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(***************************************************************************)
(* This is part of aac_tactics, it is distributed under the terms of the *)
(* GNU Lesser General Public License version 3 *)
(* (see file LICENSE for more details) *)
(* *)
(* Copyright 20092010: Thomas Braibant, Damien Pous. *)
(***************************************************************************)
(** Bindings for Coq constants that are specific to the plugin;
reification and translation functions.
Note: this module is highly correlated with the definitions of {i
AAC.v}.
This module interfaces with the above Coq module; it provides
facilities to interpret a term with arbitrary operators as an
abstract syntax tree, and to convert an AST into a Coq term
(either using the Coq "raw" terms, as written in the starting
goal, or using the reified Coq datatypes we define in {i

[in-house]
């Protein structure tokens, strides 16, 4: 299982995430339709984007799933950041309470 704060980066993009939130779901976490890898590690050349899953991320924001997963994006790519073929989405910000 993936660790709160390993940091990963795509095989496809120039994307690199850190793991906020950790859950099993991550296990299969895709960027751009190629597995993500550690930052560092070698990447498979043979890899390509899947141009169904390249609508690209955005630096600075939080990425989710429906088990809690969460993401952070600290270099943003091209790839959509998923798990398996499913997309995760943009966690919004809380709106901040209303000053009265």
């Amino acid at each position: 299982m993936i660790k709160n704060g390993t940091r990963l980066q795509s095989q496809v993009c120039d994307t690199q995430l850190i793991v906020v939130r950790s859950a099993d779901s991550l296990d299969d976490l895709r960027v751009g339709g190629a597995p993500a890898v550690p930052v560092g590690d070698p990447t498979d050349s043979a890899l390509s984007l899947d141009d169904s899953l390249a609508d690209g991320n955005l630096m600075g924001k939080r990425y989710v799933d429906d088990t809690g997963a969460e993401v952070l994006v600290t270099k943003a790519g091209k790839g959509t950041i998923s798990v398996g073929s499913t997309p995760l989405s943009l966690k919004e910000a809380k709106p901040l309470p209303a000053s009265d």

AAC.v}).
*)
(** Both in OCaml and Coq, we represent finite multisets using
weighted lists ([('a*int) list]), see {!Matcher.mset}.
[mk_mset ty l] constructs a Coq multiset from an OCaml multiset
[l] of Coq terms of type [ty] *)
val mk_mset:Term.constr > (Term.constr * int) list >Term.constr
(** {2 Packaging modules} *)
(** Environments *)
module Sigma:
sig
(** [add ty n x map] adds the value [x] of type [ty] with key [n] in [map] *)
val add: Term.constr >Term.constr >Term.constr >Term.constr >Term.constr
(** [empty ty] create an empty map of type [ty] *)
val empty: Term.constr >Term.constr
(** [of_list ty null l] translates an OCaml association list into a Coq one *)
val of_list: Term.constr > Term.constr > (int * Term.constr ) list > Term.constr
(** [to_fun ty null map] converts a Coq association list into a Coq function (with default value [null]) *)